It is these under the radar effort plays that typify the Australian’s unwavering tenacity and will be the foundations of a rejuvenated defensive culture in Seville.
Spain season could secure Kay’s Olympic debut
After posting a game-high 21 points against Spanish powerhouse Real Madrid in just his second game on the continent, Kay looks primed to continue his stellar NBL form into a crucial Olympic year in Spain. In the Boomers program, Kay is competing for a place and minutes with Aron Baynes, Jock Landale, Ryan Broekhoff and Brock Motum; four accomplished perimeter threats offering floor spacing for centrepiece Ben Simmons.
With former 76ers head coach Brett Brown at the helm, it is likely that an Olympic side will be designed around two-time NBA All-Star Simmons (schedule permitting), who excels in an open court with a plethora of shooters at his disposal. In the half court, Kay’s three-point shooting will force rim protectors to the perimeter, creating a deserted painted area for Simmons to torment smaller guards inside the arc, a region he’s shot 56 per cent in his NBA career so far. Alternatively, the 2018 NBA Rookie of the Year’s generational passing eye can find Kay for catch and shoot shots, an area that the Betis forward has already punished opponents in Spain.
Strong displays in the highly competitive ACB could propel Kay into the rotation, and an opportunity to replicate his personal successes in the 2019 FIBA World Cup campaign. The 28 year old recorded over 20 minutes off the bench for the Boomers in that tournament, adding 7.9 points and 5 rebounds an outing to help the Boomers reach the bronze medal match.
While floor spacing will be a crucial element to the Simmons era of Australian basketball, it is on the defensive end that Kay can cement himself as a permanent fixture with the Boomers. Defending in a potential front court with Aron Baynes or Andrew Bogut, Kay can excel in a physical key as a disruptor that can clog passing lanes, alter shots and begin the Australian fast break, where a formidable handle will allow the likes of Patty Mills and Joe Ingles to fill lanes that can lead to uncontested perimeter shots and easy baskets at the rim.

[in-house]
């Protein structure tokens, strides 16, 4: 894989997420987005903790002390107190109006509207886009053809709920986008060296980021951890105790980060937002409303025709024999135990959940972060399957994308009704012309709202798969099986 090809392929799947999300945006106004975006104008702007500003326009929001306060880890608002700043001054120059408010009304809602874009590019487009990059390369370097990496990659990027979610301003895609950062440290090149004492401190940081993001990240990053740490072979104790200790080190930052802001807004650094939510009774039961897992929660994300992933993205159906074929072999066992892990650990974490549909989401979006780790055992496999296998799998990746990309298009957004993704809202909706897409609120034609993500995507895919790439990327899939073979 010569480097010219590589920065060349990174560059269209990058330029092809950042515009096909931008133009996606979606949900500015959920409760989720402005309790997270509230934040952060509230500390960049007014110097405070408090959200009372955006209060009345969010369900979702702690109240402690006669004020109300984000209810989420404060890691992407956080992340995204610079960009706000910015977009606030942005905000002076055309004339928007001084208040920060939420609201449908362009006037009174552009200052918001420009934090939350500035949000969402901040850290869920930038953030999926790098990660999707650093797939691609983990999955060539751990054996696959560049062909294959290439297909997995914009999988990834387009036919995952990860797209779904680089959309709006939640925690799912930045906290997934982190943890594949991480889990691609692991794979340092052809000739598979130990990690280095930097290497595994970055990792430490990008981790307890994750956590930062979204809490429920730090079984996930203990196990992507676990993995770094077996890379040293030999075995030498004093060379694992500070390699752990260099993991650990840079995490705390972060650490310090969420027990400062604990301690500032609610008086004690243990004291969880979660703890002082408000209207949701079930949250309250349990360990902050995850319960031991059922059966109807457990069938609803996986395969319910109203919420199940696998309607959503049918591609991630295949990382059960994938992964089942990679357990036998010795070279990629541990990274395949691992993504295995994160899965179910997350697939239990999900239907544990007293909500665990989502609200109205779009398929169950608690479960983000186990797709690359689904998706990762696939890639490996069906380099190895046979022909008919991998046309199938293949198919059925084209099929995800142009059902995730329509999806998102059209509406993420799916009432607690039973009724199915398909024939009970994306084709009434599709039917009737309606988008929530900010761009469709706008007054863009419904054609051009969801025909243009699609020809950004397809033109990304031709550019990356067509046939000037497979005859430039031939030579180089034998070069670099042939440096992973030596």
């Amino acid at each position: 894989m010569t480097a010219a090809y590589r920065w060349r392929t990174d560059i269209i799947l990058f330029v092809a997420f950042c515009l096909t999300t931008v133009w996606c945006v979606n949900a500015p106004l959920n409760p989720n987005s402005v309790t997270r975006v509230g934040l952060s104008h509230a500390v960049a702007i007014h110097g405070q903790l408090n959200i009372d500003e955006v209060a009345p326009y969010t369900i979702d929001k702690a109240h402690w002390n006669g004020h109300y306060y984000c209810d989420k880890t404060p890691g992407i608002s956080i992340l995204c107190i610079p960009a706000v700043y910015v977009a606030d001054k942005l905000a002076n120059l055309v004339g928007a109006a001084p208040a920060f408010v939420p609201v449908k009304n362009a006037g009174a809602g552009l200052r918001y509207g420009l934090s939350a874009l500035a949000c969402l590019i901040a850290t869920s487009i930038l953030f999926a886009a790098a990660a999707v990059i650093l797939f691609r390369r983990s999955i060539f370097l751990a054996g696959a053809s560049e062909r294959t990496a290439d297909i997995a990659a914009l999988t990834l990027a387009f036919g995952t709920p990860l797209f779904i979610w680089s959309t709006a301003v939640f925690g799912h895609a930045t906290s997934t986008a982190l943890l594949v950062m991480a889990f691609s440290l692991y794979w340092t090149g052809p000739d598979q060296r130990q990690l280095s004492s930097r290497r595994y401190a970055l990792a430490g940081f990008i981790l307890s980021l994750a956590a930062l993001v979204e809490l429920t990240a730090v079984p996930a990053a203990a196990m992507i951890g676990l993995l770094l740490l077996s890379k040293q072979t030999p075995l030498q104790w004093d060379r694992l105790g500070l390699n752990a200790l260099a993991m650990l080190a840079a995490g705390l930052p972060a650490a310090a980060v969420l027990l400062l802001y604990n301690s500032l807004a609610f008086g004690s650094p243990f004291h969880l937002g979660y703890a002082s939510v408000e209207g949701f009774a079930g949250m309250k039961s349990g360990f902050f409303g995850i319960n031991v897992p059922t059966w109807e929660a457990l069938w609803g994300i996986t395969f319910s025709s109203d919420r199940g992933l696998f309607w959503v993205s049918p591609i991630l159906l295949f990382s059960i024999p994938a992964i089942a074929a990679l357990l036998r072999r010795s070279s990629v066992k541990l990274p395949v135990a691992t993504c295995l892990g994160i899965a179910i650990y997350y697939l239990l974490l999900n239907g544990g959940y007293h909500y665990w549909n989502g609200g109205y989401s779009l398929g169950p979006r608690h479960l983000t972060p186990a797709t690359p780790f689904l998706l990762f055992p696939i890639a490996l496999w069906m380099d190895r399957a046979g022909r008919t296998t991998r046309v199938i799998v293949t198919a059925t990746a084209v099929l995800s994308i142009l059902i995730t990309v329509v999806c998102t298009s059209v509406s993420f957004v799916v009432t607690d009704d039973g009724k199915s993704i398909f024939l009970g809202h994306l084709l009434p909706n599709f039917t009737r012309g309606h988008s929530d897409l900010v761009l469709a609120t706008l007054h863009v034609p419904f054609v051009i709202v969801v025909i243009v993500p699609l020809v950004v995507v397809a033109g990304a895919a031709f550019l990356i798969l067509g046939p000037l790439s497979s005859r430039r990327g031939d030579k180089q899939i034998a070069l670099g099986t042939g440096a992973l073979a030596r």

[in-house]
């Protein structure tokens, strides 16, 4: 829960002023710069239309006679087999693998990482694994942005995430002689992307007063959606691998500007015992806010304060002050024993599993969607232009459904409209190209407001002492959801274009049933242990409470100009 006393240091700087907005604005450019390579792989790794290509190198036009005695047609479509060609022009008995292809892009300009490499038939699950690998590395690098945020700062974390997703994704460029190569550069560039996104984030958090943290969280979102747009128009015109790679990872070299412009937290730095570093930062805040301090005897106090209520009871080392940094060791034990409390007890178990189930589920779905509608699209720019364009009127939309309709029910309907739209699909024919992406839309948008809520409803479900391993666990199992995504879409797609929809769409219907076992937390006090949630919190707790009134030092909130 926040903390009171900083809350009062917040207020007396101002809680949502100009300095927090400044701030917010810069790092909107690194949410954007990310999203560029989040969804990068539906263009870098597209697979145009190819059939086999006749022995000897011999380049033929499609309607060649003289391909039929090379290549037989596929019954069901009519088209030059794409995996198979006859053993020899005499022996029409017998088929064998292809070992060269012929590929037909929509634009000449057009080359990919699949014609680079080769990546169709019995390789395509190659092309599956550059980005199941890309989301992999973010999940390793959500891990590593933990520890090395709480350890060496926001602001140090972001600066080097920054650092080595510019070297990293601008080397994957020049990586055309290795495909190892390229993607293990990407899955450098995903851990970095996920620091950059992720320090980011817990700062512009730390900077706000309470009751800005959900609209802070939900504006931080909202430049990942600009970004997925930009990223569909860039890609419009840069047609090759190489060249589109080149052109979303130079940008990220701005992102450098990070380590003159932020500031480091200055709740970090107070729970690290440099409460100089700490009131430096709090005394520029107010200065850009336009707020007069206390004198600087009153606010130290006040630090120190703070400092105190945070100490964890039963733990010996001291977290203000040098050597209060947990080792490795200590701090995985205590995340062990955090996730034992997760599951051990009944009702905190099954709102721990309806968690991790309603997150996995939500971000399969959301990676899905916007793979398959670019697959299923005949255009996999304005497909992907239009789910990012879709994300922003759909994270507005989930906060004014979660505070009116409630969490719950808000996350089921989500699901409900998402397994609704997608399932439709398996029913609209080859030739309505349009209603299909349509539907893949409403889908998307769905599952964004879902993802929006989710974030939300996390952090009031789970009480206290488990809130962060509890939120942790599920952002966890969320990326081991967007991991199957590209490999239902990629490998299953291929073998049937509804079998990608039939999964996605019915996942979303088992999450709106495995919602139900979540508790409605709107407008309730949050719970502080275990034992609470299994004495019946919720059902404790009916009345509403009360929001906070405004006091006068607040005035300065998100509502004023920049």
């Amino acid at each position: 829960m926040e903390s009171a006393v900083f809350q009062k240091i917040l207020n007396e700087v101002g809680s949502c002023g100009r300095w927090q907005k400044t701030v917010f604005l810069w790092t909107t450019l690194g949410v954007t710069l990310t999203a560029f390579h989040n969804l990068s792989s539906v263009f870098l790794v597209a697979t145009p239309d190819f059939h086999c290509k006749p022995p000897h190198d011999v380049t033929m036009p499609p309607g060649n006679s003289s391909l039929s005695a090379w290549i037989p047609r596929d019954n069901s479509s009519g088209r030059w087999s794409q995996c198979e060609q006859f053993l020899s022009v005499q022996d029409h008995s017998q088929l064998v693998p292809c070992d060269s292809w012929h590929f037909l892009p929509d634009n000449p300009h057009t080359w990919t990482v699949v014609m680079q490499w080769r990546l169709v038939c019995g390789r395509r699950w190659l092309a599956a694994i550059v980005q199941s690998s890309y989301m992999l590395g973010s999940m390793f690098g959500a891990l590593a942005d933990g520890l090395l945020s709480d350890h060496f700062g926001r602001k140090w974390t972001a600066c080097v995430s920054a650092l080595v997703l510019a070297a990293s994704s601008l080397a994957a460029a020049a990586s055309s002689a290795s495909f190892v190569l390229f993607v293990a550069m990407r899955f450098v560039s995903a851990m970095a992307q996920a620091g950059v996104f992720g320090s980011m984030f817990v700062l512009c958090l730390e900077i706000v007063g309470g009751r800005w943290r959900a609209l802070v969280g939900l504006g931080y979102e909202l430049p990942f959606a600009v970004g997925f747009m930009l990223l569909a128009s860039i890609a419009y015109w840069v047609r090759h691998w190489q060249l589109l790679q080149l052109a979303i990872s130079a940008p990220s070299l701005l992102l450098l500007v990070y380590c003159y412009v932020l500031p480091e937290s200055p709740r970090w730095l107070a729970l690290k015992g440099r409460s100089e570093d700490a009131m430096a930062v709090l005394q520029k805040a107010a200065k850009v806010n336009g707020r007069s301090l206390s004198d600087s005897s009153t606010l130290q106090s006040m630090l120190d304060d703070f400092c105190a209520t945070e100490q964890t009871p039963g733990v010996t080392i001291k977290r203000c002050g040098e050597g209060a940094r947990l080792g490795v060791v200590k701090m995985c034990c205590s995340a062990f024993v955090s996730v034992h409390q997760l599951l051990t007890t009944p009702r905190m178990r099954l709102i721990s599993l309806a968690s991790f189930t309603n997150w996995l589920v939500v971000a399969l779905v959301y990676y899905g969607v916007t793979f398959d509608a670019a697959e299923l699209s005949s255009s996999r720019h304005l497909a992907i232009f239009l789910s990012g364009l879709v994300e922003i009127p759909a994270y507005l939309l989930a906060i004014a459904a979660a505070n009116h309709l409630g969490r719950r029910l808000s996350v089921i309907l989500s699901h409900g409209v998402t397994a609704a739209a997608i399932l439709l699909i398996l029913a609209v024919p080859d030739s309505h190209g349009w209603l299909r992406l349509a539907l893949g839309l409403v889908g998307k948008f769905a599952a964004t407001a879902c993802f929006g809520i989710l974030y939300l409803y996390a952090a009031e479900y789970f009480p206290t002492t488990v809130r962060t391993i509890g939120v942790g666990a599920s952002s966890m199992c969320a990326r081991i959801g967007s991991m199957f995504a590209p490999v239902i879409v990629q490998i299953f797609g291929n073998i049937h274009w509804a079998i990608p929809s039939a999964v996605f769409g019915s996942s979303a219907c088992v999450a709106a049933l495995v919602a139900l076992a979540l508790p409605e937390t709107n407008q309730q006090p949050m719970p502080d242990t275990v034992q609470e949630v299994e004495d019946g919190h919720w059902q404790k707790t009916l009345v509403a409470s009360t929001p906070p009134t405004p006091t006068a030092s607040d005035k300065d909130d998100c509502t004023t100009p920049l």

An ability to guard any position, in addition to Kay’s physicality as an undersized centre in a ‘small-ball’ unit, will afford the two-time NBL champion important minutes to confirm himself as a core piece for what promises to be a golden generation of Boomers talent.
Tough challenges lie ahead
An exciting challenge in Seville brings many new challenges for Kay, and his biggest personal test will come against Spanish powerhouse Barcelona. The Blaugrana boasts two-time ACB MVP Nikola Mirotic and is expected to match up against Kay in a November 15 fixture in the Catalan capital.
The ACB is one of the toughest competitions on the continent, registering 12 clubs in European competition this season. Stronger competition will force Kay to develop consistent performances for Betis, where his defensive physicality and sharpshooting can elevate the Australian to a starring role for Los Verdiblancos.
In a preseason ranging from adding six points in a blowout loss to leading all scorers with 21 in a near upset victory against Madrid, Kay’s displays in the ACB this season holds the potential to define the rest of the Australian’s European career. Contracted in Seville for only one season, eye-catching performances will poise Kay to field offers from some of the European heavyweights, however an underwhelming year in the Andalusian capital may conceivably bring an abrupt end to Kay’s continental career.
With optimism brimming throughout the San Pablo after a strong transactional period, it is apparent that Nick Kay is playing for a club that understands how to best utilise the Australian forward. Expectations are on him to lead a fresh team culture that promises to return pride to Sevillanos once again.